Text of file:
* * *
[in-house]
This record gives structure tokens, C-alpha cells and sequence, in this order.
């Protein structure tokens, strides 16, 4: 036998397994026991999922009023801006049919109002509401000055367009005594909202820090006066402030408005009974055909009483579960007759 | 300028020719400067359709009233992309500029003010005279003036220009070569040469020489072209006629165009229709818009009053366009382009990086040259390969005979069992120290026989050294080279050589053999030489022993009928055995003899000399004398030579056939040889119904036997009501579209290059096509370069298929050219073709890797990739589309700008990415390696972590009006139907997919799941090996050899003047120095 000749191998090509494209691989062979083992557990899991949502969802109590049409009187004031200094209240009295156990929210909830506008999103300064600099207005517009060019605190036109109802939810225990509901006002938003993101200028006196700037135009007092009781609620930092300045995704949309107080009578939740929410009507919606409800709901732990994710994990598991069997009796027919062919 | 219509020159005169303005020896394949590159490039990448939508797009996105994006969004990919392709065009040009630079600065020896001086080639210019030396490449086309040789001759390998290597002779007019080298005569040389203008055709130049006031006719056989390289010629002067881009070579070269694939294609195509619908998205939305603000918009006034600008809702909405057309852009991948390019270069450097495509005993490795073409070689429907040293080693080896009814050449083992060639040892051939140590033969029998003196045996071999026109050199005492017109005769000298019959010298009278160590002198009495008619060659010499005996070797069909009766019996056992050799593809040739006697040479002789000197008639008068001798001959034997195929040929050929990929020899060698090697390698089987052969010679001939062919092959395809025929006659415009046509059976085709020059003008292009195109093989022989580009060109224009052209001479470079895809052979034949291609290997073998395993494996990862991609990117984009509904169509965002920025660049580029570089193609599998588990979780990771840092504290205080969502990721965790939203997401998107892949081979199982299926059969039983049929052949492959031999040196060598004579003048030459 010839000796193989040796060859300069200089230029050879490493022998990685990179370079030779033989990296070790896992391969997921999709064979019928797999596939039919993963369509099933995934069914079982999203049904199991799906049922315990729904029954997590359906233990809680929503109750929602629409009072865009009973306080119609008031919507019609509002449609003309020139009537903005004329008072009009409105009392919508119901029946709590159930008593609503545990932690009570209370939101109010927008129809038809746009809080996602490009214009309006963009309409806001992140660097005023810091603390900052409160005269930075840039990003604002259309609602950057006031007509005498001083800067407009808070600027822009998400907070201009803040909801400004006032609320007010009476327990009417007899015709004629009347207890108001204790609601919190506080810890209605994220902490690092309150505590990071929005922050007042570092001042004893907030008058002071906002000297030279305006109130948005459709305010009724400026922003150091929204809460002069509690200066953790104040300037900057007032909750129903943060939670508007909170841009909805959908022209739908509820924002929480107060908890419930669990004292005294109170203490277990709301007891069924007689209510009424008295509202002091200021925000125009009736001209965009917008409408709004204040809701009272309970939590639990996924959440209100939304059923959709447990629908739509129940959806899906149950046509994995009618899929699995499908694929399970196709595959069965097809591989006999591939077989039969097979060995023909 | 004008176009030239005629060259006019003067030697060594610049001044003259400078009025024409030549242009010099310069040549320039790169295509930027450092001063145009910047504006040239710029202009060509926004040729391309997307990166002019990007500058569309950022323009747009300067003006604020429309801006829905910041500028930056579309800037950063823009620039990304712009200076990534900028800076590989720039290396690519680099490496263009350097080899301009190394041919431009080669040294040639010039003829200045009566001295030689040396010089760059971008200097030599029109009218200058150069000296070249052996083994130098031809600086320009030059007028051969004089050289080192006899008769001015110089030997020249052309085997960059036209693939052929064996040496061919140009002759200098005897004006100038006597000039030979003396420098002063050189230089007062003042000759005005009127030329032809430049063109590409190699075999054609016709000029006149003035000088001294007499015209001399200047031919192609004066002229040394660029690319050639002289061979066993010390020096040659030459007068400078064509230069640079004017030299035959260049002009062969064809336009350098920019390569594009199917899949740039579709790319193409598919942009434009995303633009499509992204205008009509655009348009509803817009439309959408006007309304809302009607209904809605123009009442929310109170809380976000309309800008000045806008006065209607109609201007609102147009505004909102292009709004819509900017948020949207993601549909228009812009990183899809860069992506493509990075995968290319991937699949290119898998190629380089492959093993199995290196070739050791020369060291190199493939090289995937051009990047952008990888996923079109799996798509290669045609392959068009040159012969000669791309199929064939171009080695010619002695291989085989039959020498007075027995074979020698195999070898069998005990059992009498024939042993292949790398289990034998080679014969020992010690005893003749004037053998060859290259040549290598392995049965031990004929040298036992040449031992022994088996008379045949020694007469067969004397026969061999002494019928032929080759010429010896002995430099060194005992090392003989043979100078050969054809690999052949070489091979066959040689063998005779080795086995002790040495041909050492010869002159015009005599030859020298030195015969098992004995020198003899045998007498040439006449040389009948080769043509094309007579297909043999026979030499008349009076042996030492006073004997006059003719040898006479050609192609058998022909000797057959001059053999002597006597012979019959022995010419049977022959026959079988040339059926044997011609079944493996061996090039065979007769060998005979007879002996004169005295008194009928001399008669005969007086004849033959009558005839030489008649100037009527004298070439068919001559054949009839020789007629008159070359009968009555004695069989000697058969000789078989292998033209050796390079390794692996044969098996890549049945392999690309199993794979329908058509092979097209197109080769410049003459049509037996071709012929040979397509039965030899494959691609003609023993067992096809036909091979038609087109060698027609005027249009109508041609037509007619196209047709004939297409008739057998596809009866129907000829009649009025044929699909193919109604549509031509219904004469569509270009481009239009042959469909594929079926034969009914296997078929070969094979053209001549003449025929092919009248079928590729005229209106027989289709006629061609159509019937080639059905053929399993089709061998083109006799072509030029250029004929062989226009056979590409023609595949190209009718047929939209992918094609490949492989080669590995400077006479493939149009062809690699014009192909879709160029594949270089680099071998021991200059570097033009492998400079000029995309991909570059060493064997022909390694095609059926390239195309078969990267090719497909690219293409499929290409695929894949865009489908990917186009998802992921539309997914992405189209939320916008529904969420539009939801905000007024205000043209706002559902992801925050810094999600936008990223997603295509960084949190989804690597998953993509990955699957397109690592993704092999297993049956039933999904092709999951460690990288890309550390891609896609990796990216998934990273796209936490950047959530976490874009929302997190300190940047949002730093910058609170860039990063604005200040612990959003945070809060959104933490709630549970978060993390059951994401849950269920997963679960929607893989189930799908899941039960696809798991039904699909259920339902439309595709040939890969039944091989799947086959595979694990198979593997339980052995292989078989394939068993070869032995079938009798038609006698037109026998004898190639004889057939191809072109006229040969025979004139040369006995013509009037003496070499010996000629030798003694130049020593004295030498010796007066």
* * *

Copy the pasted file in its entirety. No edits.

[in-house]
This record gives structure tokens, C-alpha cells and sequence, in this order.
């Protein structure tokens, strides 16, 4: 036998397994026991999922009023801006049919109002509401000055367009005594909202820090006066402030408005009974055909009483579960007759 | 300028020719400067359709009233992309500029003010005279003036220009070569040469020489072209006629165009229709818009009053366009382009990086040259390969005979069992120290026989050294080279050589053999030489022993009928055995003899000399004398030579056939040889119904036997009501579209290059096509370069298929050219073709890797990739589309700008990415390696972590009006139907997919799941090996050899003047120095 000749191998090509494209691989062979083992557990899991949502969802109590049409009187004031200094209240009295156990929210909830506008999103300064600099207005517009060019605190036109109802939810225990509901006002938003993101200028006196700037135009007092009781609620930092300045995704949309107080009578939740929410009507919606409800709901732990994710994990598991069997009796027919062919 | 219509020159005169303005020896394949590159490039990448939508797009996105994006969004990919392709065009040009630079600065020896001086080639210019030396490449086309040789001759390998290597002779007019080298005569040389203008055709130049006031006719056989390289010629002067881009070579070269694939294609195509619908998205939305603000918009006034600008809702909405057309852009991948390019270069450097495509005993490795073409070689429907040293080693080896009814050449083992060639040892051939140590033969029998003196045996071999026109050199005492017109005769000298019959010298009278160590002198009495008619060659010499005996070797069909009766019996056992050799593809040739006697040479002789000197008639008068001798001959034997195929040929050929990929020899060698090697390698089987052969010679001939062919092959395809025929006659415009046509059976085709020059003008292009195109093989022989580009060109224009052209001479470079895809052979034949291609290997073998395993494996990862991609990117984009509904169509965002920025660049580029570089193609599998588990979780990771840092504290205080969502990721965790939203997401998107892949081979199982299926059969039983049929052949492959031999040196060598004579003048030459 010839000796193989040796060859300069200089230029050879490493022998990685990179370079030779033989990296070790896992391969997921999709064979019928797999596939039919993963369509099933995934069914079982999203049904199991799906049922315990729904029954997590359906233990809680929503109750929602629409009072865009009973306080119609008031919507019609509002449609003309020139009537903005004329008072009009409105009392919508119901029946709590159930008593609503545990932690009570209370939101109010927008129809038809746009809080996602490009214009309006963009309409806001992140660097005023810091603390900052409160005269930075840039990003604002259309609602950057006031007509005498001083800067407009808070600027822009998400907070201009803040909801400004006032609320007010009476327990009417007899015709004629009347207890108001204790609601919190506080810890209605994220902490690092309150505590990071929005922050007042570092001042004893907030008058002071906002000297030279305006109130948005459709305010009724400026922003150091929204809460002069509690200066953790104040300037900057007032909750129903943060939670508007909170841009909805959908022209739908509820924002929480107060908890419930669990004292005294109170203490277990709301007891069924007689209510009424008295509202002091200021925000125009009736001209965009917008409408709004204040809701009272309970939590639990996924959440209100939304059923959709447990629908739509129940959806899906149950046509994995009618899929699995499908694929399970196709595959069965097809591989006999591939077989039969097979060995023909 | 004008176009030239005629060259006019003067030697060594610049001044003259400078009025024409030549242009010099310069040549320039790169295509930027450092001063145009910047504006040239710029202009060509926004040729391309997307990166002019990007500058569309950022323009747009300067003006604020429309801006829905910041500028930056579309800037950063823009620039990304712009200076990534900028800076590989720039290396690519680099490496263009350097080899301009190394041919431009080669040294040639010039003829200045009566001295030689040396010089760059971008200097030599029109009218200058150069000296070249052996083994130098031809600086320009030059007028051969004089050289080192006899008769001015110089030997020249052309085997960059036209693939052929064996040496061919140009002759200098005897004006100038006597000039030979003396420098002063050189230089007062003042000759005005009127030329032809430049063109590409190699075999054609016709000029006149003035000088001294007499015209001399200047031919192609004066002229040394660029690319050639002289061979066993010390020096040659030459007068400078064509230069640079004017030299035959260049002009062969064809336009350098920019390569594009199917899949740039579709790319193409598919942009434009995303633009499509992204205008009509655009348009509803817009439309959408006007309304809302009607209904809605123009009442929310109170809380976000309309800008000045806008006065209607109609201007609102147009505004909102292009709004819509900017948020949207993601549909228009812009990183899809860069992506493509990075995968290319991937699949290119898998190629380089492959093993199995290196070739050791020369060291190199493939090289995937051009990047952008990888996923079109799996798509290669045609392959068009040159012969000669791309199929064939171009080695010619002695291989085989039959020498007075027995074979020698195999070898069998005990059992009498024939042993292949790398289990034998080679014969020992010690005893003749004037053998060859290259040549290598392995049965031990004929040298036992040449031992022994088996008379045949020694007469067969004397026969061999002494019928032929080759010429010896002995430099060194005992090392003989043979100078050969054809690999052949070489091979066959040689063998005779080795086995002790040495041909050492010869002159015009005599030859020298030195015969098992004995020198003899045998007498040439006449040389009948080769043509094309007579297909043999026979030499008349009076042996030492006073004997006059003719040898006479050609192609058998022909000797057959001059053999002597006597012979019959022995010419049977022959026959079988040339059926044997011609079944493996061996090039065979007769060998005979007879002996004169005295008194009928001399008669005969007086004849033959009558005839030489008649100037009527004298070439068919001559054949009839020789007629008159070359009968009555004695069989000697058969000789078989292998033209050796390079390794692996044969098996890549049945392999690309199993794979329908058509092979097209197109080769410049003459049509037996071709012929040979397509039965030899494959691609003609023993067992096809036909091979038609087109060698027609005027249009109508041609037509007619196209047709004939297409008739057998596809009866129907000829009649009025044929699909193919109604549509031509219904004469569509270009481009239009042959469909594929079926034969009914296997078929070969094979053209001549003449025929092919009248079928590729005229209106027989289709006629061609159509019937080639059905053929399993089709061998083109006799072509030029250029004929062989226009056979590409023609595949190209009718047929939209992918094609490949492989080669590995400077006479493939149009062809690699014009192909879709160029594949270089680099071998021991200059570097033009492998400079000029995309991909570059060493064997022909390694095609059926390239195309078969990267090719497909690219293409499929290409695929894949865009489908990917186009998802992921539309997914992405189209939320916008529904969420539009939801905000007024205000043209706002559902992801925050810094999600936008990223997603295509960084949190989804690597998953993509990955699957397109690592993704092999297993049956039933999904092709999951460690990288890309550390891609896609990796990216998934990273796209936490950047959530976490874009929302997190300190940047949002730093910058609170860039990063604005200040612990959003945070809060959104933490709630549970978060993390059951994401849950269920997963679960929607893989189930799908899941039960696809798991039904699909259920339902439309595709040939890969039944091989799947086959595979694990198979593997339980052995292989078989394939068993070869032995079938009798038609006698037109026998004898190639004889057939191809072109006229040969025979004139040369006995013509009037003496070499010996000629030798003694130049020593004295030498010796007066």